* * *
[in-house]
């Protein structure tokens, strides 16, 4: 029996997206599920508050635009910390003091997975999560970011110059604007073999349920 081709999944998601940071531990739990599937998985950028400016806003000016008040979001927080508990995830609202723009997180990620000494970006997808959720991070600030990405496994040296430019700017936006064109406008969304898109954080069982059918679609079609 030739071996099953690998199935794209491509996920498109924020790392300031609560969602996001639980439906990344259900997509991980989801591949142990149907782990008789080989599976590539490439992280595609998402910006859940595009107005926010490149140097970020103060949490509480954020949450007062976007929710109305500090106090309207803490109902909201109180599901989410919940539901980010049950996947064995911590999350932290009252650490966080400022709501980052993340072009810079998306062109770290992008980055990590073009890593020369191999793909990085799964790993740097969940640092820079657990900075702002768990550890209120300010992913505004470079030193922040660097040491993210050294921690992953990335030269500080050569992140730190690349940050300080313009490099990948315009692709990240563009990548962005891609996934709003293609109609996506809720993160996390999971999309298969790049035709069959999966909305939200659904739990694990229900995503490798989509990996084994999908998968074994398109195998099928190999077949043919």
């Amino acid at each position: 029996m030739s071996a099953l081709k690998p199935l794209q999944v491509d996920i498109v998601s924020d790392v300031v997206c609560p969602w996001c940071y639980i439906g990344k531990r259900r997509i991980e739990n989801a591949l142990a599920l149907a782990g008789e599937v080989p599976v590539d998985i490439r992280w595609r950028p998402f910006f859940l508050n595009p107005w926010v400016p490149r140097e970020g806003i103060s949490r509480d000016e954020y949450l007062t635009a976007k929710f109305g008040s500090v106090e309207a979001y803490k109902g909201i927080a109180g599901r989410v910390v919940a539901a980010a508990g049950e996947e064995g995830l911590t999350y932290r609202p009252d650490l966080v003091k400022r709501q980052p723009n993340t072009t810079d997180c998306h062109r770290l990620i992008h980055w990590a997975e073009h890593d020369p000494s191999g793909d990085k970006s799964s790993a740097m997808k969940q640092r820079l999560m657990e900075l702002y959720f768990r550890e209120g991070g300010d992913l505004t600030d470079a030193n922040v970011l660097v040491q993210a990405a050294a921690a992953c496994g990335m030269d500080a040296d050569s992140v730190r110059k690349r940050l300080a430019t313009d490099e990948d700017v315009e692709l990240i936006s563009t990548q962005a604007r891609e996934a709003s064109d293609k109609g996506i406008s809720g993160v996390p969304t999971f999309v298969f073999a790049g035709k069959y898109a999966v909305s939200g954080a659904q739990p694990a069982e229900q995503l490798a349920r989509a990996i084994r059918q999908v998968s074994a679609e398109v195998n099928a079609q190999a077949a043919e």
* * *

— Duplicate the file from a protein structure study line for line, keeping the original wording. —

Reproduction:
[in-house]
């Protein structure tokens, strides 16, 4: 029996997206599920508050635009910390003091997975999560970011110059604007073999349920 081709999944998601940071531990739990599937998985950028400016806003000016008040979001927080508990995830609202723009997180990620000494970006997808959720991070600030990405496994040296430019700017936006064109406008969304898109954080069982059918679609079609 030739071996099953690998199935794209491509996920498109924020790392300031609560969602996001639980439906990344259900997509991980989801591949142990149907782990008789080989599976590539490439992280595609998402910006859940595009107005926010490149140097970020103060949490509480954020949450007062976007929710109305500090106090309207803490109902909201109180599901989410919940539901980010049950996947064995911590999350932290009252650490966080400022709501980052993340072009810079998306062109770290992008980055990590073009890593020369191999793909990085799964790993740097969940640092820079657990900075702002768990550890209120300010992913505004470079030193922040660097040491993210050294921690992953990335030269500080050569992140730190690349940050300080313009490099990948315009692709990240563009990548962005891609996934709003293609109609996506809720993160996390999971999309298969790049035709069959999966909305939200659904739990694990229900995503490798989509990996084994999908998968074994398109195998099928190999077949043919």
């Amino acid at each position: 029996m030739s071996a099953l081709k690998p199935l794209q999944v491509d996920i498109v998601s924020d790392v300031v997206c609560p969602w996001c940071y639980i439906g990344k531990r259900r997509i991980e739990n989801a591949l142990a599920l149907a782990g008789e599937v080989p599976v590539d998985i490439r992280w595609r950028p998402f910006f859940l508050n595009p107005w926010v400016p490149r140097e970020g806003i103060s949490r509480d000016e954020y949450l007062t635009a976007k929710f109305g008040s500090v106090e309207a979001y803490k109902g909201i927080a109180g599901r989410v910390v919940a539901a980010a508990g049950e996947e064995g995830l911590t999350y932290r609202p009252d650490l966080v003091k400022r709501q980052p723009n993340t072009t810079d997180c998306h062109r770290l990620i992008h980055w990590a997975e073009h890593d020369p000494s191999g793909d990085k970006s799964s790993a740097m997808k969940q640092r820079l999560m657990e900075l702002y959720f768990r550890e209120g991070g300010d992913l505004t600030d470079a030193n922040v970011l660097v040491q993210a990405a050294a921690a992953c496994g990335m030269d500080a040296d050569s992140v730190r110059k690349r940050l300080a430019t313009d490099e990948d700017v315009e692709l990240i936006s563009t990548q962005a604007r891609e996934a709003s064109d293609k109609g996506i406008s809720g993160v996390p969304t999971f999309v298969f073999a790049g035709k069959y898109a999966v909305s939200g954080a659904q739990p694990a069982e229900q995503l490798a349920r989509a990996i084994r059918q999908v998968s074994a679609e398109v195998n099928a079609q190999a077949a043919e």